The firearm only needs to be 50 years old and it is automatically a C&R. The ATF does not keep an ongoing updated list as it is nearly impossible.

    Per the ATF:
    Q: What is a firearm curio or relic?

    Firearm curios or relics include firearms which have special value to collectors because they possess some qualities not ordinarily associated with firearms intended for sporting use or as offensive or defensive weapons. To be recognized as curios or relics, firearms must fall within one of the following categories:

    1. Have been manufactured at least 50 years prior to the current date, but not including replicas thereof; or
    2. Be certified by the curator of a municipal, State, or Federal museum which exhibits firearms to be curios or relics of museum interest; or
    3. Derive a substantial part of their monetary value from the fact that they are novel, rare, bizarre, or from the fact of their association with some historical figure, period, or event.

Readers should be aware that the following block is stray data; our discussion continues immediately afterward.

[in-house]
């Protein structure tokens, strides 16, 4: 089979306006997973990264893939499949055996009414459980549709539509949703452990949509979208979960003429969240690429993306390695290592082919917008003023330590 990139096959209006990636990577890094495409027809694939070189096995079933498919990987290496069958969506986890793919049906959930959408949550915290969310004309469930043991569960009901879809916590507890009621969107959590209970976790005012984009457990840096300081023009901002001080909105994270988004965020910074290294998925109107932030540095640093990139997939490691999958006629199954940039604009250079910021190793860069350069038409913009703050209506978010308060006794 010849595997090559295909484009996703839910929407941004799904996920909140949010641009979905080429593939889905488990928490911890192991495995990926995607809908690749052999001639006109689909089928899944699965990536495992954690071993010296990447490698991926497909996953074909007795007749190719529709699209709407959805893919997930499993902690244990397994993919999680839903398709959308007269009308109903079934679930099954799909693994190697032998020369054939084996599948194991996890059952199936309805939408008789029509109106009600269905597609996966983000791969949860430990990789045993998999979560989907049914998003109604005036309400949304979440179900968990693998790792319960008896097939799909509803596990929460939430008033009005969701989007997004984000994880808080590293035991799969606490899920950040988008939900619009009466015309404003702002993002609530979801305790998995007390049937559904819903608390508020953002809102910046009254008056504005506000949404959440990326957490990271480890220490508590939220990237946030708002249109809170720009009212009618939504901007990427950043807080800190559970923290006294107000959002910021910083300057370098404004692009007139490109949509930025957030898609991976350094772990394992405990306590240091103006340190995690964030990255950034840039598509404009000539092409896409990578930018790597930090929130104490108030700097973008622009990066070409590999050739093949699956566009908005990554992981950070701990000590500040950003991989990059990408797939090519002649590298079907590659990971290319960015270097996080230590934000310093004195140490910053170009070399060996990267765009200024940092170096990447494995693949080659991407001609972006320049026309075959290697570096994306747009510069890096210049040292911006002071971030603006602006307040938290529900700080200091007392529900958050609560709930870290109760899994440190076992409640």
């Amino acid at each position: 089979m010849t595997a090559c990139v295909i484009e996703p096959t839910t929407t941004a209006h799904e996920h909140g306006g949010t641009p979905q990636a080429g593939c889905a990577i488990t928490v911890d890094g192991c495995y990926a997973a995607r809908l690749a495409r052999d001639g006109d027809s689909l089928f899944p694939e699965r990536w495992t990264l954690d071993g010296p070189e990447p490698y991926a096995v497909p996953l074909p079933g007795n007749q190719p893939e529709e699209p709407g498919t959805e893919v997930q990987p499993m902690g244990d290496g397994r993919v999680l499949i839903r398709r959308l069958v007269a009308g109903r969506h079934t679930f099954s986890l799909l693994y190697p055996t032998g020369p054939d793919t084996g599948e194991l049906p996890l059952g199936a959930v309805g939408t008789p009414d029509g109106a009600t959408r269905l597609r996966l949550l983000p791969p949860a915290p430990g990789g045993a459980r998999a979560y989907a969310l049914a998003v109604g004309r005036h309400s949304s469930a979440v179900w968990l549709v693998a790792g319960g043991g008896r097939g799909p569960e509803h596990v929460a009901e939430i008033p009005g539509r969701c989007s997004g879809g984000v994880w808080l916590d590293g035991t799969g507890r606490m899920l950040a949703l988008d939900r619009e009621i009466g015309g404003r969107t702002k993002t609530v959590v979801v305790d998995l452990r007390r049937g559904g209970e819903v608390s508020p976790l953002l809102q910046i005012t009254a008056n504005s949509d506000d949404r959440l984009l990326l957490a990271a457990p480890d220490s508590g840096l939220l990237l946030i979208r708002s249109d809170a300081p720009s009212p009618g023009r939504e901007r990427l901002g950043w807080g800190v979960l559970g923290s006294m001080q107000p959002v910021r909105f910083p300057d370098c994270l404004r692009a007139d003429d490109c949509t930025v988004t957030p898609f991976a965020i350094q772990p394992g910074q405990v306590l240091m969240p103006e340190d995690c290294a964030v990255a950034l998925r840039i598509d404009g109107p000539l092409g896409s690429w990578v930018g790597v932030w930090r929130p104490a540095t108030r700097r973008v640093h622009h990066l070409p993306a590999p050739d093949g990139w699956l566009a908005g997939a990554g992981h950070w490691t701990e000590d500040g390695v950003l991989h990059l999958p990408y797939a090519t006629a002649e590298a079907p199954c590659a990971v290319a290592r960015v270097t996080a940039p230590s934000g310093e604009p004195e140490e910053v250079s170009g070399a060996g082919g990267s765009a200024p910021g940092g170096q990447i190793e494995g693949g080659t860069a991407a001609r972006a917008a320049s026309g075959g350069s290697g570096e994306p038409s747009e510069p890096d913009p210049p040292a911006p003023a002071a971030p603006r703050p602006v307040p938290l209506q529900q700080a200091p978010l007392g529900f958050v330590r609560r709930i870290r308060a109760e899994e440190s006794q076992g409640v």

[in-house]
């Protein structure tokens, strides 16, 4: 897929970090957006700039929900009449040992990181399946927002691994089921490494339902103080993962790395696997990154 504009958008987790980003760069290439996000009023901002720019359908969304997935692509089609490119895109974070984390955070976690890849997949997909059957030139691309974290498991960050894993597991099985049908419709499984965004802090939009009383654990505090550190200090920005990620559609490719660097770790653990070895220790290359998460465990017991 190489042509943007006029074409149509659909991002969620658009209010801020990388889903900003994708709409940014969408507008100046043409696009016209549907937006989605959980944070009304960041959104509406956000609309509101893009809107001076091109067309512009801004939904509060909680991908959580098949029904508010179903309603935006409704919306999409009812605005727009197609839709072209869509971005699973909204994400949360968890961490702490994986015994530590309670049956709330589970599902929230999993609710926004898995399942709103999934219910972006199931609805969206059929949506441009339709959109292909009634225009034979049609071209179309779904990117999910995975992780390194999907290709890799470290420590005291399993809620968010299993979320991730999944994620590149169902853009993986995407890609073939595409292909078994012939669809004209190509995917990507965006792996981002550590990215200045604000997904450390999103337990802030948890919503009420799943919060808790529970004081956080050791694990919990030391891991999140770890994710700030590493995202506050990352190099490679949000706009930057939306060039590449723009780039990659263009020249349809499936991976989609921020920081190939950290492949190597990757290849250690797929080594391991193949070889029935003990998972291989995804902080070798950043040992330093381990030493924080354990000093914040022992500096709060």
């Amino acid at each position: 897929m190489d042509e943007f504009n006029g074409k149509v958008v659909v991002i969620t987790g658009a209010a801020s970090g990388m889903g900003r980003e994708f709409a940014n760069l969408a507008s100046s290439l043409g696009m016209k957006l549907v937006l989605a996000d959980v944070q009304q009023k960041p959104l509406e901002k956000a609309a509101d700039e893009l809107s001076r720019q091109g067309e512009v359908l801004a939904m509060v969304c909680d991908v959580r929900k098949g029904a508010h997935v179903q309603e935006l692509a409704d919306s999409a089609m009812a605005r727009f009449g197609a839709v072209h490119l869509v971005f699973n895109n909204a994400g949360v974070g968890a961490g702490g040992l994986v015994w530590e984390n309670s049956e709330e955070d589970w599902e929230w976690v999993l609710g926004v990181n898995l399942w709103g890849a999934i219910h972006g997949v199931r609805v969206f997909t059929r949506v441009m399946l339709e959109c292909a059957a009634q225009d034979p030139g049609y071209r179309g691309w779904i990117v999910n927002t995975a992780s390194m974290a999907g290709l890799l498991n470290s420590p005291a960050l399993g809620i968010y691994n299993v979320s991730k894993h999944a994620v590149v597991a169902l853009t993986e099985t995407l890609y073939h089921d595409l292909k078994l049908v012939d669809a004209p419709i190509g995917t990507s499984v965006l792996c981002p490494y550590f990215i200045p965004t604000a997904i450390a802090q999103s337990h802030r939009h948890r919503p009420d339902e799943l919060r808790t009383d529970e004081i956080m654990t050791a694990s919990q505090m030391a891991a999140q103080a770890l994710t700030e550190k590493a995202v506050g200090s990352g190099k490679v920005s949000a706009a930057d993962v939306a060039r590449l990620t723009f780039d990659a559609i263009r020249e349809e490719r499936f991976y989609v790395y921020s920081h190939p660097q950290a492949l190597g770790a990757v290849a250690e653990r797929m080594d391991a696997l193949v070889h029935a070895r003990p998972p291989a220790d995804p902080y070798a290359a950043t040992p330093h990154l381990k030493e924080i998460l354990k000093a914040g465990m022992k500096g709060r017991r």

[18 U.S.C 27 CFR 478.11]

    Your C&R license allows you to purchase these firearms, but there are some 01 FFL's who will not accept it when purchasing a firearm from them that is C&R. There are a couple of reasons for this; first is that some 01 FFL's feel that a C&R FFL holder is cheating them out of their transfer fees because the firearm can be sent directly to the C&R holder, the second issue is that many 01 FFL's do not understand the C&R rules or what is or is not classified a C&R firearm. Rather then take a chance they simply refuse to accept it. If a C&R firearm has been modified from its original condition, made to be a sporting rifle etc., it is no longer classified a C&R by virtue of it no longer being original.